Faculty involvement in future decisions at SAHSOL:  

“I believe in a collaborative style of leadership where multiple voices lend their expertise on important decisions facing us and multiple voices are supported by our common enterprise.”

The role of students at SAHSOL: 

“Without students, we would likely not have a university. Students are obviously vital to what we are trying to do teaching-wise (and often research-wise) at SAHSOL. Their perspectives are important and I will listen to them. I have already learned from them, without a doubt. But teaching and learning are peculiar and special enterprises in this world, and teachers (by definition) do have perspectives and experiences that students do not. I would ask that students conceptualise themselves as learners, rather than customers. The market paradigm does not suit education, in my opinion.”

How the Centre for Chinese Legal Studies will benefit SAHSOL, LUMS, and law students:

“SAHSOL is a Pakistani law school with a strong role to play in South Asia, Asia as a whole, and the world. China is a country with a rich history, and an important set of experiences vis-à-vis law. Pakistani students should be better acquainted with our Chinese neighbour, and vice-versa. The world is transforming quickly, and my hope is that the Centre for Chinese Legal Studies will help us reach a better world sooner rather than later.” 

Online teaching and how it will be retained once the campus opens:

“Without a doubt, it has taken everyone some time to get used to online learning, and it will take some time more before we fully understand its potential as well as its limitations. We are in a great experiment, not of our choosing, at the moment. But I do not think that fighting against the reality of the coronavirus, its lethal dangers, and how it has necessarily changed our world is going to make anything better right now. Let us see what is still possible for humans in this brave new world.”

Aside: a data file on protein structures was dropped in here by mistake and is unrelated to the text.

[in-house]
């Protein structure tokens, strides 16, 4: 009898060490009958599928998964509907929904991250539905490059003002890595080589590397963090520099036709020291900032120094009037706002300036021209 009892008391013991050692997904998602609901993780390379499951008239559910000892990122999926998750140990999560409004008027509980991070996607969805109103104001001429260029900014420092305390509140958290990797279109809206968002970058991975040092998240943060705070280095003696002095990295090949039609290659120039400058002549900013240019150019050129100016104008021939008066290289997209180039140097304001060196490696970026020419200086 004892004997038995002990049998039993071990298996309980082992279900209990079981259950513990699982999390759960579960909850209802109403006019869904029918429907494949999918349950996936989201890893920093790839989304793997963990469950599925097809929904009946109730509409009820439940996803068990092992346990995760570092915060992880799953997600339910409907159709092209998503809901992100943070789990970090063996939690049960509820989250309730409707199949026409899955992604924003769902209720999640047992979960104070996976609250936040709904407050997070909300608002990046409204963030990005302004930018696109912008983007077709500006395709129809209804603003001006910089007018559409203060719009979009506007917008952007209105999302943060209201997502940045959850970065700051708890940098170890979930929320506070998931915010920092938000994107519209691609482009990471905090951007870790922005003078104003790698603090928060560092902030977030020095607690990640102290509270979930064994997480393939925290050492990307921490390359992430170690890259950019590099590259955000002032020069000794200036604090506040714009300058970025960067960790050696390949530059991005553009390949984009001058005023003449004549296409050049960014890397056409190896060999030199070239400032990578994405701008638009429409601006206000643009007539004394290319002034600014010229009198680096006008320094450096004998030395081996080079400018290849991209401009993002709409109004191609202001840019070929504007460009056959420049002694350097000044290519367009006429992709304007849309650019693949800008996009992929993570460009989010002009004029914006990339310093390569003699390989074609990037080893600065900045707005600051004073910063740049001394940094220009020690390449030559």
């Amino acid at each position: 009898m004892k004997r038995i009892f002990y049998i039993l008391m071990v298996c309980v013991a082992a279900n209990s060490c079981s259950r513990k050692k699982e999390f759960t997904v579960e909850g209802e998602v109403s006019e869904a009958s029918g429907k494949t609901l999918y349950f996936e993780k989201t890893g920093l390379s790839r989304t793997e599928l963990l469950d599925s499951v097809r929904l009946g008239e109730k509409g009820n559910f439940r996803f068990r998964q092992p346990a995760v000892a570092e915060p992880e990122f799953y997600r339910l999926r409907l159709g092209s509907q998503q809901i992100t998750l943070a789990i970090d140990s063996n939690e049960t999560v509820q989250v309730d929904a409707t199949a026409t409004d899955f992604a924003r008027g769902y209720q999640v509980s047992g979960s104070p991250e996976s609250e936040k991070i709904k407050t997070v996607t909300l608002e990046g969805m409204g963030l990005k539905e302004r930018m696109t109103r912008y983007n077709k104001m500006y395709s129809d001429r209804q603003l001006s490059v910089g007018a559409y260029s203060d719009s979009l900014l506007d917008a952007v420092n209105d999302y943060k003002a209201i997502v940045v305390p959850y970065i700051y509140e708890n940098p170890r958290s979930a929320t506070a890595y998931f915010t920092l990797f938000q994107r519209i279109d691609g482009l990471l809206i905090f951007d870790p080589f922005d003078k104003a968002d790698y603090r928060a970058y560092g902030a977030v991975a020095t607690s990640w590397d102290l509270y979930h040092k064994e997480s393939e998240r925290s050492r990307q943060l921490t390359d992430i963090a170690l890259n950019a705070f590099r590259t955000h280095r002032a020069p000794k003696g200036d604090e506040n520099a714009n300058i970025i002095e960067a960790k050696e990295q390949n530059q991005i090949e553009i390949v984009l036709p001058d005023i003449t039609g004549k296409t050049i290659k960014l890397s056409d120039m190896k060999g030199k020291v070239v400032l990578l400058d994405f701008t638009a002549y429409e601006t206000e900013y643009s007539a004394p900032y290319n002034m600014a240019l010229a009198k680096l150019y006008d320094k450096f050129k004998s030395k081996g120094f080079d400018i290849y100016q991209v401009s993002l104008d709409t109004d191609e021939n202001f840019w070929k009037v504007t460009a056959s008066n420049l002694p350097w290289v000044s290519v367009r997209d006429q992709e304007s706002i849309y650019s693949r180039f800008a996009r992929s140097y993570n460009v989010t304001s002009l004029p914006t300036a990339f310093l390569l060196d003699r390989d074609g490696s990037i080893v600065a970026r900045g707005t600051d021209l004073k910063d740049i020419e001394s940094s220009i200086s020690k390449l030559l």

His vision for the future of SAHSOL: 

“I want SAHSOL not only to be the best law school in South Asia, but also one of the great law schools of the world, where scholars and students from around Pakistan, the region, and the world yearn to come and participate. I think we will get there.
I believe the first year in any job is a time to mostly listen and learn. There is also an incredible amount of behind-the-scenes work that our talented SAHSOL team accomplishes every day to make sure teaching and research go forward, and I am very much engaged in that too. Modestly, I hope in this first year to broaden students’ exposure to legal scholarship and how it can change our world and ourselves, and also to develop some interesting new learning opportunities for students. We are in the middle of a global health and economic crisis right now, however, and our first mission should be to keep safe and sane.”

His role as Dean of the School:

“If I were to succinctly summarise my role, it is to be an advocate and cheerleader for the faculty, students, and staff of SAHSOL.”

Lahore Lahore hai!

“Lahore is absolutely one of the great cities of the world. I first stepped foot in Lahore back in 1996, and it has grown enormously since then. But at its heart, it is still a place that embraces learning, raucous humor, and a joie de vivre. It is genuinely a special place, and I am so happy to have the chance to live here again!”